It's not out of the ordinary for a 11-year-old boy to show up on the first day of school with a cast somewhere on his body.
But the story of how Columbia Boy Scout Lucas Hines wound up with a cast on his arm for his first day at Lake Elkhorn Middle School in September 2013 is far from ordinary.
The story is so extraordinary that Hines, a Boy Scout with Troop 361 in Columbia, has been recognized by the Boy Scouts of America with a Medal of Honor for his actions, one of the highest accommodations the organization issues. According to the Baltimore Council of the Boy Scouts of America, only 2,354 medals have been awarded nationwide in the nearly 100-year history of the program.
Hines, who received the medal earlier this year, will be honored Sept. 11 at his troop's Court of Honor ceremony held at First Presbyterian Church in Columbia.
The story begins halfway across the world in Portugal when Hines, his mother Glaci and his brother Douglas, 10 at the time, were visiting relatives. It was Aug. 20, 2013, the family's last day in the country. Hines was helping his cousin Patricia Pietz, then 13, clean up some crayons at her home when he noticed a large, wooden pillar behind her was about to fall on her.
Hines quickly sprung into action and stopped the pillar from falling. But just as he thought danger was averted, the top of the pillar – a large wooden block – tumbled down on Hines and his cousin, leaving Hines with a severely broken left arm and Pietz with a cut on her scalp that required three stitches.
Glaci Hines, who was outside the home when the accident happened, recalls the hectic scene like it was yesterday.
"When I heard the noise, it was like two cars colliding," she said. "I went inside and saw my niece and I thought, 'I am losing her,'.'"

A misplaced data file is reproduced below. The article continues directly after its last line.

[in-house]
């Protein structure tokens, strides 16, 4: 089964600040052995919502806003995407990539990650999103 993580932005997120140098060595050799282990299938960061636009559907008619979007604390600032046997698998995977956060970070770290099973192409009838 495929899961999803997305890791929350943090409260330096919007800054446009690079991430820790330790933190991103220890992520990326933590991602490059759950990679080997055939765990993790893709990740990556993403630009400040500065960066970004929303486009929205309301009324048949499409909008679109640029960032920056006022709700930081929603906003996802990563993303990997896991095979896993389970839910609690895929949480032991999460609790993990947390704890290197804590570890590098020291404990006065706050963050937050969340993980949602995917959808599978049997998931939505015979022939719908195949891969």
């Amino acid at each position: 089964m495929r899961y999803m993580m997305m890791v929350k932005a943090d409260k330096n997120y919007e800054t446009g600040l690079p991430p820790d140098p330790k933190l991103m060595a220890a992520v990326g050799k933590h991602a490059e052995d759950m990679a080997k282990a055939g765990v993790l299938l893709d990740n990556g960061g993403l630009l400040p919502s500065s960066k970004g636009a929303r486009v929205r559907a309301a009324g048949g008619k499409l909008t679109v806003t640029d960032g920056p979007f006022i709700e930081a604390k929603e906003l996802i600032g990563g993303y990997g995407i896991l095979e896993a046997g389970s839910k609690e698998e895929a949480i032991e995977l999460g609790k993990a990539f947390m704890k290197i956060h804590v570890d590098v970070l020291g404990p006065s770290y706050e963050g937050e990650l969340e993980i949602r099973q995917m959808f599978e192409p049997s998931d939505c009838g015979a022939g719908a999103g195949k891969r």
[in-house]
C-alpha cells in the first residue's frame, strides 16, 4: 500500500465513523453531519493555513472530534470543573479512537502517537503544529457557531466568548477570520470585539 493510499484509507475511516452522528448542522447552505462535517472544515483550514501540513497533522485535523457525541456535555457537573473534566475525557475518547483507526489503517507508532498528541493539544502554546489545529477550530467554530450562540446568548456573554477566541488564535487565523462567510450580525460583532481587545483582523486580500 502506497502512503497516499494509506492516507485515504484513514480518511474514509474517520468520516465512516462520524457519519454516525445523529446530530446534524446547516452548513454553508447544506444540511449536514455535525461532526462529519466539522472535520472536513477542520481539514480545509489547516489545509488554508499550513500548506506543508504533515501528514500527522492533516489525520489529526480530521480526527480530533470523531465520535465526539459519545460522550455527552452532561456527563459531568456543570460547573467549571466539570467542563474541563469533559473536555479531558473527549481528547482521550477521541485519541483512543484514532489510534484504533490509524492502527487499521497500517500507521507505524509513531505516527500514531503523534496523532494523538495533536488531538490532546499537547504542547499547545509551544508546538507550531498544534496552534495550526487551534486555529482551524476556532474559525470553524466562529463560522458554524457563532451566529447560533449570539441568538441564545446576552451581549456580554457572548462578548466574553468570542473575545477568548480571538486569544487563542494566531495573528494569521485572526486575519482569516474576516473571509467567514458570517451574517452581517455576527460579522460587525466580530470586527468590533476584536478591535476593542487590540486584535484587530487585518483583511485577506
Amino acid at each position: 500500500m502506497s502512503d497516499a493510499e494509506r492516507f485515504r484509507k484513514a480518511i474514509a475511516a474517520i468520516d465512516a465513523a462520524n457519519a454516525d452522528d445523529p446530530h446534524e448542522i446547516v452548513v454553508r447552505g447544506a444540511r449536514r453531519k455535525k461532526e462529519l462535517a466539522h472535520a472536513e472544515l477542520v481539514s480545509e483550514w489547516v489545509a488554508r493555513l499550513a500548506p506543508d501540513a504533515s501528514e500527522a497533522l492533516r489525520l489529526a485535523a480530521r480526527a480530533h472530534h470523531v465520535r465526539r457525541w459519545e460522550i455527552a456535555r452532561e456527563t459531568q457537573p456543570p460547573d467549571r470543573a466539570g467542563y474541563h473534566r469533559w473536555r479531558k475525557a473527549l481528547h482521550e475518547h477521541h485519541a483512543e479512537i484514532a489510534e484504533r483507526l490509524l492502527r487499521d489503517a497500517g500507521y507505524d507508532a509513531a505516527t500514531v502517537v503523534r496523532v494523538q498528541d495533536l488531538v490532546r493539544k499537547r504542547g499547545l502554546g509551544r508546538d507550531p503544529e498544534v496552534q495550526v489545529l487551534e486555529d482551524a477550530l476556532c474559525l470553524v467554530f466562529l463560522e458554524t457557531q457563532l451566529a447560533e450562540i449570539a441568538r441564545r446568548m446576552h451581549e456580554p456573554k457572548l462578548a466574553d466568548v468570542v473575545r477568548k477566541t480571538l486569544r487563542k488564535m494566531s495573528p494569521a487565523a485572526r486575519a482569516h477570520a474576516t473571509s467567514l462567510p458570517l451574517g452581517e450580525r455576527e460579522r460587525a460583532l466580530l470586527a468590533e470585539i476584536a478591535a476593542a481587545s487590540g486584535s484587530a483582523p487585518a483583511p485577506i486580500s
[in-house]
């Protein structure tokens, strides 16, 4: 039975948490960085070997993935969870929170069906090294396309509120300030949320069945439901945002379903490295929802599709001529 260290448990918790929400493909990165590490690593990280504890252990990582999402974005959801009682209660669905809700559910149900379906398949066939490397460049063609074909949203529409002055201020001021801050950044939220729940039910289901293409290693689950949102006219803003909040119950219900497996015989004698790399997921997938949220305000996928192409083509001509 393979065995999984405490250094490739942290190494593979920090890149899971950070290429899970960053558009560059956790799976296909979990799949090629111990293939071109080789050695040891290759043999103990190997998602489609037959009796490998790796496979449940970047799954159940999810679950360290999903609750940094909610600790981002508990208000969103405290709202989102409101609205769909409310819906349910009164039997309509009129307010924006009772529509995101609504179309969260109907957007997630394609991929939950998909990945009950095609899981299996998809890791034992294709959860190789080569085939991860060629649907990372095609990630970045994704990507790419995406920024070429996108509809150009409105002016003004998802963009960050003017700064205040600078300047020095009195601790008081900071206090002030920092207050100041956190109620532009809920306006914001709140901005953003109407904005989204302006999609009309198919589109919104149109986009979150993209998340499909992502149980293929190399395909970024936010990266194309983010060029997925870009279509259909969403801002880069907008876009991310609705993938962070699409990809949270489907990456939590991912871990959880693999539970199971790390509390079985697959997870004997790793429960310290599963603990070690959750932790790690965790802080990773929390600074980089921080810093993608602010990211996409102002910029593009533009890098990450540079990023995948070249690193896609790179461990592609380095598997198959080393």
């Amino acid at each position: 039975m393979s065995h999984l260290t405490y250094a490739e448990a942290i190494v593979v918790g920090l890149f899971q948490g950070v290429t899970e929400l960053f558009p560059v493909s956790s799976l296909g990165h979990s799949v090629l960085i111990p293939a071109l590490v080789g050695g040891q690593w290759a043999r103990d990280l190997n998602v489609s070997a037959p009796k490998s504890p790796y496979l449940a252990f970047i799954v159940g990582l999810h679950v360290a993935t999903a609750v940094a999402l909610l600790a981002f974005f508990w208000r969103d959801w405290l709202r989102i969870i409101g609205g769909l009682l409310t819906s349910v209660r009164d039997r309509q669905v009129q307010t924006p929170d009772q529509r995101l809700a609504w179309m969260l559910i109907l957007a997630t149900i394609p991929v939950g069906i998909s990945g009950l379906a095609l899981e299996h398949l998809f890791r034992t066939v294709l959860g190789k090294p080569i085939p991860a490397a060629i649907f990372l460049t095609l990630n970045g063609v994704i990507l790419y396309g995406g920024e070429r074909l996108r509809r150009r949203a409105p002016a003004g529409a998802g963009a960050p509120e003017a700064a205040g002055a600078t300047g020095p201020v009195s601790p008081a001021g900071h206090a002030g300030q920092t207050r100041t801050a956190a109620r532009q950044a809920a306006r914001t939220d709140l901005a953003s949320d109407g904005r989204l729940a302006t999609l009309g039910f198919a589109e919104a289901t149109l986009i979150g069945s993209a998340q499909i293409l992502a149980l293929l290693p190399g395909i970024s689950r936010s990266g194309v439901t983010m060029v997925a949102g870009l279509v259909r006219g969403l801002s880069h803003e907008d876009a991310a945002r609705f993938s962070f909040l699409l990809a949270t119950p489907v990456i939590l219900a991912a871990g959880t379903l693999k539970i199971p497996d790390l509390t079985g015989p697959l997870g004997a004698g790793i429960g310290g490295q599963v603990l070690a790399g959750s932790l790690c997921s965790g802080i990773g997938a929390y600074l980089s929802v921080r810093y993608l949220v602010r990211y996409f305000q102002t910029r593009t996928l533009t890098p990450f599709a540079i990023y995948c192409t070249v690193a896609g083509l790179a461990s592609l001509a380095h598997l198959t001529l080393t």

Glaci said Pietz's cut was bleeding heavily, and that she was panicking. It wasn't until after she got her niece outside and calmed her down that her son showed her his arm, which she described as being in a v-shape.
"He said: 'Mom, I think I broke my arm,' and he was holding it like you hold a baby. And I said: 'Yes son, you broke your arm'," she recalled.
Lucas said he doesn't remember what he was thinking, and he's pretty sure adrenaline took over.
"I was looking at Patricia the whole time," he said. "I noticed the blood, but I didn't notice my arm actually broken right away. It didn't start hurting until we were in the ambulance."
Hines spent the next two days in the hospital, where he underwent surgery to have two rods inserted into his arm.. Throughout the ordeal, however, Lucas – along with his brother Douglas, who helped by bring towels and water to Lucas and Patricia – remained calm, his mom said, which is something she attributes to their time in Boy Scouts.
"They have been in Cub Scouts since they were young, and they have been hearing about first aid, emergencies and preparedness," she said. "I know my two sons were better trained for this incident because of Boy Scouts."
Joe Spellman, field director for the Baltimore Council, said that Hines's story is a testament to the program.
"We teach young people not to fear accidents and to act quickly when those things happen," said Spellman, who vetted and submitted the application for the award. "It's a testimony to what scouting is about, preparing young people to have life skills that last a lifetime."
Brian Steger, scout executive and CEO of the Baltimore Council, said he's been working for the Boy Scouts for 30 years and he's only seen five of the medals awarded.
"Reacting the way he did and remaining calm at his age, I admire Lucas and his whole family," he said.
Lucas said he is thankful for the award and admits its been "fun" to receive the recognition, however, he sometimes wishes it never happened.